Owning a well deserved spot in 1994 on the UNESCO World Heritage Site list, the beautiful and majestic scenery of Halong Bay is the main reason why people come to visit the north of Vietnam these days. So what better way I thought to make the short 170 KM trip away from Hanoi’s noise, traffic and pollution to end the Vietnamese portion of my trip.
Although I had already experienced similar landscape of limestone islets in El Nido’s Bacuit Bay of the Philippines and on the Phi Phi islands in Thailand the sheer size and numbers of them found inside Halong Bay takes things to a whole new level. Watching some of these 3000 limestone islands sculpted into all kinds of bizarre shapes and sizes slowly going by from a junk definitely has a distinct charm of it’s own and doesn’t fail to impress. These rock formations slowly appeared millions of years old ago as they were pushed above water due to the movement of the earth’s crust. A real pleasure to the eye as well is to witness the daily lives of a community of around 1500 fishermen who reside in four floating villages among the bay. Like they have been doing for the last hundreds of years they still ply the waters for various species of fish and mollusks which in turn they resell on the mainland or to bigger boats.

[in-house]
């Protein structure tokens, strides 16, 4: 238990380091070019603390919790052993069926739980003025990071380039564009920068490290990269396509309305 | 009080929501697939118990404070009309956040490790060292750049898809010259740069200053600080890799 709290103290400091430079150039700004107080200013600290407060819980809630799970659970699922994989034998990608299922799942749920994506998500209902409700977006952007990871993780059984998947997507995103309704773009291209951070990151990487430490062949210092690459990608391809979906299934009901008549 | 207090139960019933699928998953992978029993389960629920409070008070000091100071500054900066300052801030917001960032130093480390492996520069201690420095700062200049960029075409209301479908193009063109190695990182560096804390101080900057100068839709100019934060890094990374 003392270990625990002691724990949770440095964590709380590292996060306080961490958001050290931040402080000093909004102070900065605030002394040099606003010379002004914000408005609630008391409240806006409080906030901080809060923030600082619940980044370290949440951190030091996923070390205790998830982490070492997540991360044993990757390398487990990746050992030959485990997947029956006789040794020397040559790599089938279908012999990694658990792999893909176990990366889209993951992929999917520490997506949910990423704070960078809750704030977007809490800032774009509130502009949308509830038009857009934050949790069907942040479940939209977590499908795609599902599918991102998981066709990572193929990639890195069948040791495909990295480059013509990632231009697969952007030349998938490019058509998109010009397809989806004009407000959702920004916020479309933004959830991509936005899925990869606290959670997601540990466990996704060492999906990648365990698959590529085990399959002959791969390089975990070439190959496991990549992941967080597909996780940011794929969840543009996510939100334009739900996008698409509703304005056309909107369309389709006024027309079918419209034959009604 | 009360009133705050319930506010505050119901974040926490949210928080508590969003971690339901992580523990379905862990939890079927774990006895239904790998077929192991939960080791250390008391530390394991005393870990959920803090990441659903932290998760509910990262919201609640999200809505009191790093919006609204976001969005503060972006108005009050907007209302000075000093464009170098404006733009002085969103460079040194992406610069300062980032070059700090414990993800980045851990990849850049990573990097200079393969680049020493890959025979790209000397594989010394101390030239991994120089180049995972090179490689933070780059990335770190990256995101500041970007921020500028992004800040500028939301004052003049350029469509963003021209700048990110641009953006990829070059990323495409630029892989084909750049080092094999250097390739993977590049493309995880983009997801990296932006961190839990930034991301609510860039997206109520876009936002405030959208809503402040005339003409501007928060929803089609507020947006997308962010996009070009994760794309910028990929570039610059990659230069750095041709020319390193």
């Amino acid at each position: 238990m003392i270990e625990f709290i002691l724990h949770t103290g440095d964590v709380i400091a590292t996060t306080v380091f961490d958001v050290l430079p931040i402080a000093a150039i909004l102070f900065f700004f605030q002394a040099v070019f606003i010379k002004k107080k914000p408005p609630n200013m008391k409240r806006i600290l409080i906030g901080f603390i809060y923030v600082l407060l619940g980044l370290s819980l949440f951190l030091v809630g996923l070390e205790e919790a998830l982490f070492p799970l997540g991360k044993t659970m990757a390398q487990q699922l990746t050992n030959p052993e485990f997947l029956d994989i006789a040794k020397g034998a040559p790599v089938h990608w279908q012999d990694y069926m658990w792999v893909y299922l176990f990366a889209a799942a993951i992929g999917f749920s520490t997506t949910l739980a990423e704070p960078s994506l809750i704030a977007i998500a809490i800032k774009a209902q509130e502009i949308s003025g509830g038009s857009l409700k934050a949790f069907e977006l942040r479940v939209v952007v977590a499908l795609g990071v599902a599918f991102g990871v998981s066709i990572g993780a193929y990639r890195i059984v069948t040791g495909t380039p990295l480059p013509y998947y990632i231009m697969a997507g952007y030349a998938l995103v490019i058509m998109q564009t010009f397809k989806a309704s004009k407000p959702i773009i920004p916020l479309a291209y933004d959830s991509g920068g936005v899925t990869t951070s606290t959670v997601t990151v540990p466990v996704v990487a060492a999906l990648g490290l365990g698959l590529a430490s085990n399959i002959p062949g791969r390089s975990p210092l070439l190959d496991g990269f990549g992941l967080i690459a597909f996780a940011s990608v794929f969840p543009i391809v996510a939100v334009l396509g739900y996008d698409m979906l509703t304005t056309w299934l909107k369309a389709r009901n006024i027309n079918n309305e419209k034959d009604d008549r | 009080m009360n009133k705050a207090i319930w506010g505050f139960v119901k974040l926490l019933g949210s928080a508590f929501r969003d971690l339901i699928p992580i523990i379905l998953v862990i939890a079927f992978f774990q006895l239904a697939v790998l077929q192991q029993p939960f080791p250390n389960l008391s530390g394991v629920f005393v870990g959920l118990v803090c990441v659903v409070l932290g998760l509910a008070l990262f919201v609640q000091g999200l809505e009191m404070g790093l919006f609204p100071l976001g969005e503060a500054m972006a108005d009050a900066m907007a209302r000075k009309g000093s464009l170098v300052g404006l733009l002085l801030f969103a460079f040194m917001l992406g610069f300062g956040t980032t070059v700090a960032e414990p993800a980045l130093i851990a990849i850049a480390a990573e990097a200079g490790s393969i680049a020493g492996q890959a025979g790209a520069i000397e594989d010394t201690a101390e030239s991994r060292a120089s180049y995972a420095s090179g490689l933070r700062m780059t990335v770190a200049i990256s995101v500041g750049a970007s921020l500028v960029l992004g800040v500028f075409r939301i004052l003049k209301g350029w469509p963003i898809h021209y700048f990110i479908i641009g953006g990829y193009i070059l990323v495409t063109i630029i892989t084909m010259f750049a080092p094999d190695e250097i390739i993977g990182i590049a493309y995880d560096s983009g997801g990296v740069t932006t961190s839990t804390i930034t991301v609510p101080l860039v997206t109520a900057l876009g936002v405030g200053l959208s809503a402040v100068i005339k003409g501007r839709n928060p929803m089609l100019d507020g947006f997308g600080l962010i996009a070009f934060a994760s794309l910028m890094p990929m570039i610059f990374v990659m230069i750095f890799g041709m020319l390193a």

If you are not pressed for time the best way to visit Halong Bay is on a 3 day, 2 night trip which include lots of sightseeing and various activities such kayaking, swimming, trekking, bike riding and cave visits. Keep in mind that with day trips you’ll be spending as much time traveling on a mini-bus than the cruise itself. The main problem with overnight cruises though is finding the right one… As of the hundreds of agencies that will sell you tours in Hanoi or elsewhere in the country almost none run their own boats. They act as resellers which makes it very hard to know what you’re actually going to get down the line once at the harbor. For a little word of advise on picking one read here.
Pictures of Halong Bay:
While Vietnam itself is fairly new to tourism don’t get your expectations too high in finding here one of those last undiscovered gem of Asia. Once at the port you’ll immediately notice the hundreds of boats awaiting to be assaulted by a never ending stream of tourists. Fortunately, the bay’s massive 1500 km2 proportions partly make up for that.